How did we survive Ari Fleischer's reign of terror?
And there it was again, in Frank Rich's column (TimesSelect subscription required) in the New York Times of Sunday, Sept. 10, recalling the alleged pall of fear that fell over Americans five years ago this month:
The presidential press secretary, Ari Fleischer, condemned Bill Maher's irreverent comic response to 9/11 by reminding "all Americans that they need to watch what they say, watch what they do." Fear itself—the fear that "paralyzes needed efforts to convert retreat into advance," as FDR had it—was already being wielded as a weapon against Americans by their own government.
I have been meaning to put this pathetic canard out of its misery for some time now, and this week seems as good a time as any.
The first hundred or so times I was told about Ari Fleischer's supposedly chilling words, or had them brought up against me in debates, I did not know how to dispute them and believed that they had actually been uttered as quoted above. My response was to say that the job of White House press secretary is one of the most unimportant in the government, and Ari Fleischer one of the most gentle and herbivorous people ever to hold the position, and that anyone who took fear at anything said by such a source was obviously pretty easily scared.
However, in March 2004 I saw a letter from Fleischer in the New York Times, this time responding to a column by Paul Krugman. Krugman's reading of the original press conference on Sept. 26, 2001, was that the president's press spokesman had "ominously warned" Americans to "watch what they say," and that this amounted to telling citizens "to accept the administration's version of events, not ask awkward questions." Fleischer disputed this interpretation, and I decided to check if what he said was true, which it was and is. Here is the entire transcript if you care to check it, and here is the backstory to it:
Shortly after the assault of Sept. 11, a buffoonish Republican congressman from Louisiana named John Cooksey—incredibly enough, a member of the Committee on International Relations—had made the following contribution to the debate on ethnic profiling:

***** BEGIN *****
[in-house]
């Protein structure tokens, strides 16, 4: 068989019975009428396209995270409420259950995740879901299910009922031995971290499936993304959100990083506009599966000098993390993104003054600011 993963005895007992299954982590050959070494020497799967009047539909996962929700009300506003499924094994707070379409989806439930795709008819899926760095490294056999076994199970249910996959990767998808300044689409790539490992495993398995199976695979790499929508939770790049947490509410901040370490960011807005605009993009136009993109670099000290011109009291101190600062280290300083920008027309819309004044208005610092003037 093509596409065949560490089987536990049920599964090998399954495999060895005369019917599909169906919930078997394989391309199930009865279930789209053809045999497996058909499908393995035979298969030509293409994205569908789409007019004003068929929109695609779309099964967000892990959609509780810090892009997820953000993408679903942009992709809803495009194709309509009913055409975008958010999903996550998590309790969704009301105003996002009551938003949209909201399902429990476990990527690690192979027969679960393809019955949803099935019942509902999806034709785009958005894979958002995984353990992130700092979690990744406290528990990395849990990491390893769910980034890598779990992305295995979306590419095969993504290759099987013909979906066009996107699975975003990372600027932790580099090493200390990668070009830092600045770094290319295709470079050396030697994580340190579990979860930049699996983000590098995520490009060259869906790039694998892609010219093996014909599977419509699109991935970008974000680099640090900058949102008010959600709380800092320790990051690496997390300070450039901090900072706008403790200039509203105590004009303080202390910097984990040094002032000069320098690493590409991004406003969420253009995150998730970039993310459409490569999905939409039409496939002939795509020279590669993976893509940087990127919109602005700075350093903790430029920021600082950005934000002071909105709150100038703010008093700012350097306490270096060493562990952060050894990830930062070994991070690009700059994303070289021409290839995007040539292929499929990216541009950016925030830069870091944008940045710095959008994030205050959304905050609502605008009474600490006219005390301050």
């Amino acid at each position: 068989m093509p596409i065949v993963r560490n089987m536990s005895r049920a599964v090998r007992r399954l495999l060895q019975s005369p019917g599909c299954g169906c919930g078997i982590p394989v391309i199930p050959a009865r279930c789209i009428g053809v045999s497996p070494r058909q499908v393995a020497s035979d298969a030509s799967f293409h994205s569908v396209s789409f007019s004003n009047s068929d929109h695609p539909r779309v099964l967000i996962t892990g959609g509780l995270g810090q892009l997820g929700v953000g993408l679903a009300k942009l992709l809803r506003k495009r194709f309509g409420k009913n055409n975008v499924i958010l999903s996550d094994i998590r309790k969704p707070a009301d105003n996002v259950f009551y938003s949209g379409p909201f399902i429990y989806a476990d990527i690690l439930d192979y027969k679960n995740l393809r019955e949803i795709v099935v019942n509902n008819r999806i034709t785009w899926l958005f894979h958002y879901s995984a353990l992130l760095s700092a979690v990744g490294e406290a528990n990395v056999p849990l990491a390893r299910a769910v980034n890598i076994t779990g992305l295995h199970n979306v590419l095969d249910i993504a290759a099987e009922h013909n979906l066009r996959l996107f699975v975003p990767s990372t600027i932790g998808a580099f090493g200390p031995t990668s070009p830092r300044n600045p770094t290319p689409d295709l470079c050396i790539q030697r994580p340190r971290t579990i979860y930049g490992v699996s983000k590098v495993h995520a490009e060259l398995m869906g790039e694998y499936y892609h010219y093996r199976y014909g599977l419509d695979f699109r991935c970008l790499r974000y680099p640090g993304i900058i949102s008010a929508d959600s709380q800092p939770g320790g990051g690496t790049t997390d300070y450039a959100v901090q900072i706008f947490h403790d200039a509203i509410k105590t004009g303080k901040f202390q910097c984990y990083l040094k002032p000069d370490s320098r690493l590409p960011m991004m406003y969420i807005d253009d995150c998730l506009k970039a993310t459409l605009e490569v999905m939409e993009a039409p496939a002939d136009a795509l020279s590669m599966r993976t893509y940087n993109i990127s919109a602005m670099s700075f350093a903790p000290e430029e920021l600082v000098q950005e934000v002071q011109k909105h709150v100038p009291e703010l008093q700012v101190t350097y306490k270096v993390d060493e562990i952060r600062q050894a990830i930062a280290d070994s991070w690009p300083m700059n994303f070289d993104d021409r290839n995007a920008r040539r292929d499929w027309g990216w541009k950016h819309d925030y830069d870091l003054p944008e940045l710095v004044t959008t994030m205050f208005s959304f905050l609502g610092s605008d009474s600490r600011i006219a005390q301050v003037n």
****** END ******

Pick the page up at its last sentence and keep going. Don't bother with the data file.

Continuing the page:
If I see someone come in and he's got a diaper on his head and a fan belt around that diaper on his head, that guy needs to be pulled over and checked.
This had provoked anguish in the Sikh community (though I remember my friend Hussein Ibish, then of the American-Arab Anti-Discrimination Committee, saying that he refused to protest on the grounds that the remark was at least funny). Ari Fleischer was duly asked about the congressman at the briefing on Sept. 26 and responded as follows:
Q: Has the President had any communication with Representative Cooksey regarding his comments on Sikh Americans? And does he have a message for the lawmakers and members of his party in particular about this issue?
A: The President's message is to all Americans. It's important for all Americans to remember the traditions of our country that make us so strong and so free, our tolerance and openness and acceptance. All Americans—and we come from a very rich cultural heritage, no matter what anybody's background in this country. And that's the strength of this country, and that's the President's message that he expressed in his speech to Congress and as he has done when he visited the mosque a week ago Monday, and in the meetings that he's hosting here at the White House today with Muslim Americans and Sikh Americans.
Q: Did he speak to Representative Cooksey, and what were his reactions upon hearing those?
A: The President was very disturbed by those remarks.
Several questions later on, up came the matter of Bill Maher and his use of what Frank Rich oddly calls "comic irreverence:"
Christopher Hitchens (1949-2011) was a columnist for Vanity Fair and the author, most recently, of Arguably, a collection of essays.
Photograph of Ari Fleischer on Slate's home page by Paul J. Richards/AFP Photo.